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Library Research and Creative Practice Panel Discussion
March 5 @ 11:30 am - 1:00 pm
Three local artists will discuss the role of library and archives research processes in their creative practice to contextualize the relationship between information seeking and making art. The panelists are Alison Bosley, Carlos Colin and Heather Kai Smith.
Alison Bosley is an artist originally from Eaglesham, Alberta currently studying and practicing in Vancouver, BC. Her work focuses on the congruency between her writing and painting practice, using both mediums in tandem as a method of processing abstraction. Bosley’s research and artistic practices consider the effects of rapid urban redevelopment on the body, both individually and collectively. How might the foundations of the body self mutate within the monolithic white condo? And how does commodity become internalized by passage through these structures? Bosley is currently a writer-in-residence in PLOT at Vancouver’s Access Gallery. She will complete her BFA in Critical and Cultural Practices at Emily Carr University of Art and Design in 2019.
Carlos Colin is a Latin American artist, whose primary focuses are the concepts of baroque in our Latin American region, mostly in Mexico, how this is reflected and affected by elements and patterns since colonial times, and how we can see these baroque manifestations in the XXI century in Mexico and abroad. The research that sustains his artistic and theoretical production is through local, diasporic, and marginal perceptions, knowledge, realities, history, social movements, resistances, and subversions as expressions and didactics towards socio-cultural-political expressions. His research topics explore and connect the core cultural, social, theoretical, political, religious, historical and contemporary manifestations, juxtaposed with the manifestations of baroque as colonial legacy and ballast in contemporary Mexico, and by extension in Latin America. His areas of research include Latin American Art, Latin American History, Art History, Anthropology, Contemporary Art, and systems of Indigenous knowledge production.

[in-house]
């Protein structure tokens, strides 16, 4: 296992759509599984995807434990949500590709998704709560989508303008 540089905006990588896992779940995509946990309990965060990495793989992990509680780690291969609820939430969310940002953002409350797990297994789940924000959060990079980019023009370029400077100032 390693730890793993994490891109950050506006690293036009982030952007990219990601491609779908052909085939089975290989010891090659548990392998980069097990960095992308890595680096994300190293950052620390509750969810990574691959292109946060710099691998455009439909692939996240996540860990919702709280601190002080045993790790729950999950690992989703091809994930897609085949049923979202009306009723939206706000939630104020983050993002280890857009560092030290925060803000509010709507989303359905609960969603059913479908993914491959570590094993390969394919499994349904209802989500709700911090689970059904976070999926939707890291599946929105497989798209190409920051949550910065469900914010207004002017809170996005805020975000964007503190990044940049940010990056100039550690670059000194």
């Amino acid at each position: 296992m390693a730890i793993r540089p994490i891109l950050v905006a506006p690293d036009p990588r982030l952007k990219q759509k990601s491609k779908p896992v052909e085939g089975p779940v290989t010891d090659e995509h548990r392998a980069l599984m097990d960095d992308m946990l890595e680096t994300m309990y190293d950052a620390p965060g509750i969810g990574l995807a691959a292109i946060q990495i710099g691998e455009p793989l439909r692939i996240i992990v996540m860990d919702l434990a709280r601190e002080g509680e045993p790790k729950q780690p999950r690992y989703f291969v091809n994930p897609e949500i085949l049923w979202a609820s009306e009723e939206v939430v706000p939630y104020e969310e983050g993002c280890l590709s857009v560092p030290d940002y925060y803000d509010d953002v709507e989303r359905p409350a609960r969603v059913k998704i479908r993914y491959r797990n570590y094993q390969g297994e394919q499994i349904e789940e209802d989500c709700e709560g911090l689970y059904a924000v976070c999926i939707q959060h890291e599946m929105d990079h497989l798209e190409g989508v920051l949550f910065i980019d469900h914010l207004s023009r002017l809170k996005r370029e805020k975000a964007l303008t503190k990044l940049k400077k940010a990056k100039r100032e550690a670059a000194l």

Heather Kai Smith is a visual artist who currently lives and works in the unceded Coast Salish Territory known as Vancouver, BC. She completed her MFA at the Emily Carr University of Art and Design (2017), and her BFA in Drawing from the Alberta College of Art and Design (2009). Her current practice explores the potential embedded within archival images of protest, collectivity and intentional communities activated through drawing, observation and iteration. Rooted in the practice of drawing, her work has lent itself to projects in animation, printmaking and installation. Smith has attended residencies across the United States and in Germany, while exhibiting her work within a variety of institutional and non-conventional spaces. Smith has participated in and facilitated workshops and collaborative projects across Canada and the United States. Her visual work was recently exhibited in Beginning with the Seventies: Collective Acts, at the Morris and Helen Belkin Gallery in Vancouver, BC curated by Lorna Brown. She is also the founder of Great Women Animators: a database which documents the history of women in animation from the 1800s-now.
She is currently a non-regular faculty member in the Audain Faculty of Art at Emily Carr University of Art and Design.